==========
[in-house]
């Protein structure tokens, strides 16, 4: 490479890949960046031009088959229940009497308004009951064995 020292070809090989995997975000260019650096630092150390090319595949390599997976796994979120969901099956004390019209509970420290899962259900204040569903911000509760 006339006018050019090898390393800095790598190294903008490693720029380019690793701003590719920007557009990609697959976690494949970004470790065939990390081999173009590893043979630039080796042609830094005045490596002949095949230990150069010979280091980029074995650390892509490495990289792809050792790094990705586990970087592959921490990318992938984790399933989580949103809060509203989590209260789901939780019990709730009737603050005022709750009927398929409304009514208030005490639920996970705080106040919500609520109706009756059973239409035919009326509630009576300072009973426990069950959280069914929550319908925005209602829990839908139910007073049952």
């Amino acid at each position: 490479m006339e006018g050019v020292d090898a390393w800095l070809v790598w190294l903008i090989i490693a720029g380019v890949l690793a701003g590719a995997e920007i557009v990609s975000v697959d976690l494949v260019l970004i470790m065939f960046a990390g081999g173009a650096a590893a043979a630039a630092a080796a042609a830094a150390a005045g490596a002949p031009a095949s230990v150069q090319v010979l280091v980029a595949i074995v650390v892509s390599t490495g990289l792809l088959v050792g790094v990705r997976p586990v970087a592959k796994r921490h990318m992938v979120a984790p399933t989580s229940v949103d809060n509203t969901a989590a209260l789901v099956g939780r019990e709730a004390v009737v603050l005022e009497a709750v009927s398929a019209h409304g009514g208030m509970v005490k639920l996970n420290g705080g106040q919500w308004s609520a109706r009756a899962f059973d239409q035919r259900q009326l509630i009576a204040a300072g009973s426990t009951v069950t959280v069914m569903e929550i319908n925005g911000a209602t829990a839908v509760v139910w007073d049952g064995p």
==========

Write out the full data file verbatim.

[in-house]
């Protein structure tokens, strides 16, 4: 490479890949960046031009088959229940009497308004009951064995 020292070809090989995997975000260019650096630092150390090319595949390599997976796994979120969901099956004390019209509970420290899962259900204040569903911000509760 006339006018050019090898390393800095790598190294903008490693720029380019690793701003590719920007557009990609697959976690494949970004470790065939990390081999173009590893043979630039080796042609830094005045490596002949095949230990150069010979280091980029074995650390892509490495990289792809050792790094990705586990970087592959921490990318992938984790399933989580949103809060509203989590209260789901939780019990709730009737603050005022709750009927398929409304009514208030005490639920996970705080106040919500609520109706009756059973239409035919009326509630009576300072009973426990069950959280069914929550319908925005209602829990839908139910007073049952």
């Amino acid at each position: 490479m006339e006018g050019v020292d090898a390393w800095l070809v790598w190294l903008i090989i490693a720029g380019v890949l690793a701003g590719a995997e920007i557009v990609s975000v697959d976690l494949v260019l970004i470790m065939f960046a990390g081999g173009a650096a590893a043979a630039a630092a080796a042609a830094a150390a005045g490596a002949p031009a095949s230990v150069q090319v010979l280091v980029a595949i074995v650390v892509s390599t490495g990289l792809l088959v050792g790094v990705r997976p586990v970087a592959k796994r921490h990318m992938v979120a984790p399933t989580s229940v949103d809060n509203t969901a989590a209260l789901v099956g939780r019990e709730a004390v009737v603050l005022e009497a709750v009927s398929a019209h409304g009514g208030m509970v005490k639920l996970n420290g705080g106040q919500w308004s609520a109706r009756a899962f059973d239409q035919r259900q009326l509630i009576a204040a300072g009973s426990t009951v069950t959280v069914m569903e929550i319908n925005g911000a209602t829990a839908v509760v139910w007073d049952g064995p």